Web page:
Accountability and the execution that accompanies it explain why the smartest or most talented people don’t always experience the greatest levels of success. If accountability didn’t matter, the company with the best product or service would dominate the marketplace. And, every government agency would deliver amazing value. Talent, time, experience, and resources do matter. As we enter the 2012 Summer Olympics, the country of Monaco is a safe bet to continue its string of 26 Olympiads (both summer and winter) without winning a single medal. So if you are the USA Men’s Basketball Team competing against Monaco go ahead and take the day off from accountability. I am guessing that you will survive. But that’s not your reality. You don’t hire all the smart people while your competitors hire dunces. You aren’t running the most up-to-date computer systems while your competitors are using Commodore 64’s. Accountability is – more times than not – the difference between achieving your goals and getting beat in the marketplace.
Another month, and another weaker than expected jobs report. So what’s up with the economy? Welcome to the new normal: Unemployment that is higher than anything we can remember in decades. Scores jobs are available due to a lack of skilled workers. Slow growth that feels like a recession even though technically it isn’t, and most of all, uncertainty.
We live in an era of unprecedented uncertainty. At least that is what we are led to believe. Yes, the economy is sputtering at best. Jobs are at risk or non-existent. Europe could implode financially. The Middle East could implode politically. Depending on your political views, either the left or the right is about to take the country over a cliff from which there is no return. The challenges we face are certainly more expansive in their scope, but unprecedented uncertainty? Hardly. Do you believe that the level of personal anxiety is any higher today than that which existed during the Cuban Missile Crisis; World War I or II; the Civil War; the Great Depression; or life in the American colonies during the Revolutionary War?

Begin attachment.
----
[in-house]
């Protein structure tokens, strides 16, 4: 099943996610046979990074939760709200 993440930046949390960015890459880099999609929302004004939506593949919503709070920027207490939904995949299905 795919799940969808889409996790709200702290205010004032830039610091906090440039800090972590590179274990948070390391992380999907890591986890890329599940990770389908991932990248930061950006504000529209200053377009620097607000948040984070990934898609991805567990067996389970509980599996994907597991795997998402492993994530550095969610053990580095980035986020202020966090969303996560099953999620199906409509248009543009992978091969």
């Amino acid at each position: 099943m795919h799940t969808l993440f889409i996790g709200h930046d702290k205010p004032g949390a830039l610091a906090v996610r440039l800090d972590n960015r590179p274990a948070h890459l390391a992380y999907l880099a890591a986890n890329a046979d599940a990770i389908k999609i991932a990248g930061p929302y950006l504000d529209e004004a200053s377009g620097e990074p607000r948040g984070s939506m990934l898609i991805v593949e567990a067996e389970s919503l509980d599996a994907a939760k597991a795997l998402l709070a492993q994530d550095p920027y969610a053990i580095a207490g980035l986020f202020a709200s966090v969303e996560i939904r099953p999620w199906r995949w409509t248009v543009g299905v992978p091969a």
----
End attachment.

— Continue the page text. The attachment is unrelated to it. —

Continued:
In this era of economic uncertainty and stretched-thin corporate resources, many workers feel the need to practically chain themselves to their desks in order to maximize their productivity and thereby prove their worth. No one really likes the idea, but these days, how can you get everything done in less than sixty hours a week? In her new book, What to Do When There's Too Much to Do: Reduce Tasks, Increase Results, and Save 90 Minutes a Day, Laura Stack says the key is to work less to achieve greater success. She turns time management on its head and debunks the idea that you have to run yourself ragged to be more productive.
Our sins, as we learn from religious teaching, corrupt our character and cloud our sense of what is right and wrong. Most important, they form a habit pattern that leads to our downfall. It works that way for organizations, too. Here are the seven deadly sins for business success today:
My friend Larry Winget (www.LarryWinget.com), blew up his Facebook following last week when he posted this comment: “If your life sucks, it’s because you suck!” A number of people missed Larry’s point. Your life isn’t defined by your circumstances unless you allow it. There are many people – like my friends W. Mitchell and Chad Hymas – who have refused to allow tragic circumstances that were not their fault define their lives. And, there are others whose lives have spiraled out of control despite living in ideal circumstances. Circumstances can make it easier or more difficult to succeed. They can define your environment. But ultimately, the choice to be personally responsible and accountable is more important than your circumstances.